Why Me?

 •   •   • Dir.

Reviewed by   |  Jun 27, 2015

Hong Kong film-making has often presented mental disabilities in an unfavourable light, even using it as a very obvious form of unpleasant humour at times. The Derek Yee directed ‘The Lunatics’ gave the subject the careful yet uncompromising treatment that it deserves, making sure that it was neither twee nor overly histrionic. Although not quite in this league, Kent Cheng’s brave handling of the theme in ‘Why Me?’ has enough positive points to have achieved its initial goals.

The frustrating aspects the occupation soon come to light for young social worker Koko (Olivia Cheng). With endless cases needing attention and only limited funds to deal with them, Koko finds her idealism quashed by her world-weary superior (Chow Yun Fat). A cause in desperate need of championing arrives in the shape of the child-like innocent Fat Cat (Kent Cheng) who lives an isolated existence with his hard-working mother. During a powerful storm in the village, Koko is persuaded to seek shelter under the roof of Fat Cat and his mother before she travels back to her city home. As the time passes, her sympathy for the plight of these naive villagers inspires her to push the social services to aid Fat Cat. Although her application is held up in the bureaucratic cogs Koko still resolves to help her new friends and also solve the bullying problem that hinders them. However she also has personal conflicts of her own to resolve that may affect her own future happiness.

There’s no doubt that ‘Why Me?’ is a film of three parts that achieves very different results. The melodrama is watchable, yet interchangeable with countless other Hong Kong dramas of the 80’s; it follows a very common theme and sticks to it rigidly. That’s not to say it doesn’t hold the attention, but it certainly wont linger in the memory for any great period of time. Far more obtrusive is some very inappropriate comedy which, although appearing in fairly small doses, is nevertheless annoying. Eric Tsang can sometimes endear, but in his minor comic role he merely grates. With this is a soundtrack that belongs more to the kind of madcap comedies that Cinema City were also making at the time rather than a potential social commentary.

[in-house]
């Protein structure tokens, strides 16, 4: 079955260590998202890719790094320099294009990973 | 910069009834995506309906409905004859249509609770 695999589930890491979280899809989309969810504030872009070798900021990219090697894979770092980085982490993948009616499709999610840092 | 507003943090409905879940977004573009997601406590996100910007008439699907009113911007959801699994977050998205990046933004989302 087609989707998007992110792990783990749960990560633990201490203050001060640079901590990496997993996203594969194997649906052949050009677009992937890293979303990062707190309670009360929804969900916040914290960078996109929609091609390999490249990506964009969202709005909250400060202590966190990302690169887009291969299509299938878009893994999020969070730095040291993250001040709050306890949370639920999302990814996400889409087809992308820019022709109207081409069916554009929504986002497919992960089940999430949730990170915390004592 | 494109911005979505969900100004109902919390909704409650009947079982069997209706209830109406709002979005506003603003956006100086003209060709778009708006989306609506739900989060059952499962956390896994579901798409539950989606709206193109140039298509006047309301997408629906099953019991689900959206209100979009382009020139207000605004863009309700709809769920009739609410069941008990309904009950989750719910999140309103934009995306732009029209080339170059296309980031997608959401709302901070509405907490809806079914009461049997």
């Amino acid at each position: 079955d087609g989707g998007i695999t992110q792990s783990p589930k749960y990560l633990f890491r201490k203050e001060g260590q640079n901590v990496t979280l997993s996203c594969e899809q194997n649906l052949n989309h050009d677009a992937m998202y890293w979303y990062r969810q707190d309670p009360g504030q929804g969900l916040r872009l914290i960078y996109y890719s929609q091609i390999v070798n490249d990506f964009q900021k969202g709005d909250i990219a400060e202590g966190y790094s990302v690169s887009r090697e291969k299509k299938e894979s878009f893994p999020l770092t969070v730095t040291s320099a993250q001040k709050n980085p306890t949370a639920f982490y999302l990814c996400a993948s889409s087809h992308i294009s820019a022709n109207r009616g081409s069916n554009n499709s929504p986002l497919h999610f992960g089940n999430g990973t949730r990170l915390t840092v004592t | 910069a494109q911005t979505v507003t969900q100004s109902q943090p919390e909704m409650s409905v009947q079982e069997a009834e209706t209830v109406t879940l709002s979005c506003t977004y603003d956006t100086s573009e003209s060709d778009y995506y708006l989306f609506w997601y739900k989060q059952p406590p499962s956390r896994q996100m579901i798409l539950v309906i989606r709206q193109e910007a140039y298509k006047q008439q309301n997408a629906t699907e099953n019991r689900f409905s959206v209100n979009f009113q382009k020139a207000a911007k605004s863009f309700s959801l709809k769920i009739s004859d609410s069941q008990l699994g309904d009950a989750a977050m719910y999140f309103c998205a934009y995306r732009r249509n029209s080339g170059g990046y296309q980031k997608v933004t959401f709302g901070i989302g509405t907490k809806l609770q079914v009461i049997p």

The main third of ‘Why Me?’ is by far the strongest with the tragic story of Fat Cat really holding the viewer’s attention. Kent Cheng gives the best performance of his career in a role that always manages to avoid histrionics. Although he followed this with a number of noteworthy roles, this will probably remain his finest hour. If only his directorial talents had the focus of his thespian skills then this would have been much better. Instead this is a production thwarted by inconsistencies and niggles, even though it makes for very powerful viewing at times.

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